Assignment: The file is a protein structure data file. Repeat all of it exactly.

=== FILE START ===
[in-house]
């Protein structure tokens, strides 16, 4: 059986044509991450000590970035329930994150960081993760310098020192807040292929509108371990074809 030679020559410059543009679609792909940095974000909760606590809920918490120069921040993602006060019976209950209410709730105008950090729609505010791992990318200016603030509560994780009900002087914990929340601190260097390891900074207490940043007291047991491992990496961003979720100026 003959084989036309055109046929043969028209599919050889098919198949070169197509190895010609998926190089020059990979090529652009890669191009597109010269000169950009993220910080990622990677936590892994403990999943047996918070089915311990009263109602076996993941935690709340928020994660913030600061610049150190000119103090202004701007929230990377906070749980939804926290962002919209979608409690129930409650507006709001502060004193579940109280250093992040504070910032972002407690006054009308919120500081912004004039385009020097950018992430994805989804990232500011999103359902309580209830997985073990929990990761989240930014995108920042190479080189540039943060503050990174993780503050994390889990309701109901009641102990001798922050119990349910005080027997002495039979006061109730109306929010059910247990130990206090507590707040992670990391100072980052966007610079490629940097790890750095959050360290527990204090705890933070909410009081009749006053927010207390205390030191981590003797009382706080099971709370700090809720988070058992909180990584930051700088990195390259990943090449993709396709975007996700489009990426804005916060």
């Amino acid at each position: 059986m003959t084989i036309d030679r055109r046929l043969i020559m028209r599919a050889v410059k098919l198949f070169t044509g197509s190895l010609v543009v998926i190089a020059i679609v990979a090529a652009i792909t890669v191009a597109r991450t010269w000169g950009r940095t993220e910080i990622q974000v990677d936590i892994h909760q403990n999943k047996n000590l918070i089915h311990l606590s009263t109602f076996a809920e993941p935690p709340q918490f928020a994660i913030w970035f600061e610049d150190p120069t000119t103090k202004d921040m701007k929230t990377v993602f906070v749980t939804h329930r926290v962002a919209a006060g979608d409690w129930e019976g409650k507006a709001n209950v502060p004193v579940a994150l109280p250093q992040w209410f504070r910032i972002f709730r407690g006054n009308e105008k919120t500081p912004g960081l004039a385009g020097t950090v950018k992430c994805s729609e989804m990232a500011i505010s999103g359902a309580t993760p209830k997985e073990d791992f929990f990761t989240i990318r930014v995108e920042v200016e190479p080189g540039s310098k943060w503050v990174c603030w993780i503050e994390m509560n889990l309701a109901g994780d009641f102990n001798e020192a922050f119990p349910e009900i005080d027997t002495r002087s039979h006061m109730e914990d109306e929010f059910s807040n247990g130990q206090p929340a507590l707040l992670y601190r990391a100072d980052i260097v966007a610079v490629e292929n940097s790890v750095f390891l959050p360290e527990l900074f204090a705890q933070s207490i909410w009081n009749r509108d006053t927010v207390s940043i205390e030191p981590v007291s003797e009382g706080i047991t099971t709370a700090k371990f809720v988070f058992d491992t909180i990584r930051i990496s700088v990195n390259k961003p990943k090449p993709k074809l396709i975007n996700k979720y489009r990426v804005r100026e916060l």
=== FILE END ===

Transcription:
[in-house]
């Protein structure tokens, strides 16, 4: 059986044509991450000590970035329930994150960081993760310098020192807040292929509108371990074809 030679020559410059543009679609792909940095974000909760606590809920918490120069921040993602006060019976209950209410709730105008950090729609505010791992990318200016603030509560994780009900002087914990929340601190260097390891900074207490940043007291047991491992990496961003979720100026 003959084989036309055109046929043969028209599919050889098919198949070169197509190895010609998926190089020059990979090529652009890669191009597109010269000169950009993220910080990622990677936590892994403990999943047996918070089915311990009263109602076996993941935690709340928020994660913030600061610049150190000119103090202004701007929230990377906070749980939804926290962002919209979608409690129930409650507006709001502060004193579940109280250093992040504070910032972002407690006054009308919120500081912004004039385009020097950018992430994805989804990232500011999103359902309580209830997985073990929990990761989240930014995108920042190479080189540039943060503050990174993780503050994390889990309701109901009641102990001798922050119990349910005080027997002495039979006061109730109306929010059910247990130990206090507590707040992670990391100072980052966007610079490629940097790890750095959050360290527990204090705890933070909410009081009749006053927010207390205390030191981590003797009382706080099971709370700090809720988070058992909180990584930051700088990195390259990943090449993709396709975007996700489009990426804005916060």
């Amino acid at each position: 059986m003959t084989i036309d030679r055109r046929l043969i020559m028209r599919a050889v410059k098919l198949f070169t044509g197509s190895l010609v543009v998926i190089a020059i679609v990979a090529a652009i792909t890669v191009a597109r991450t010269w000169g950009r940095t993220e910080i990622q974000v990677d936590i892994h909760q403990n999943k047996n000590l918070i089915h311990l606590s009263t109602f076996a809920e993941p935690p709340q918490f928020a994660i913030w970035f600061e610049d150190p120069t000119t103090k202004d921040m701007k929230t990377v993602f906070v749980t939804h329930r926290v962002a919209a006060g979608d409690w129930e019976g409650k507006a709001n209950v502060p004193v579940a994150l109280p250093q992040w209410f504070r910032i972002f709730r407690g006054n009308e105008k919120t500081p912004g960081l004039a385009g020097t950090v950018k992430c994805s729609e989804m990232a500011i505010s999103g359902a309580t993760p209830k997985e073990d791992f929990f990761t989240i990318r930014v995108e920042v200016e190479p080189g540039s310098k943060w503050v990174c603030w993780i503050e994390m509560n889990l309701a109901g994780d009641f102990n001798e020192a922050f119990p349910e009900i005080d027997t002495r002087s039979h006061m109730e914990d109306e929010f059910s807040n247990g130990q206090p929340a507590l707040l992670y601190r990391a100072d980052i260097v966007a610079v490629e292929n940097s790890v750095f390891l959050p360290e527990l900074f204090a705890q933070s207490i909410w009081n009749r509108d006053t927010v207390s940043i205390e030191p981590v007291s003797e009382g706080i047991t099971t709370a700090k371990f809720v988070f058992d491992t909180i990584r930051i990496s700088v990195n390259k961003p990943k090449p993709k074809l396709i975007n996700k979720y489009r990426v804005r100026e916060l």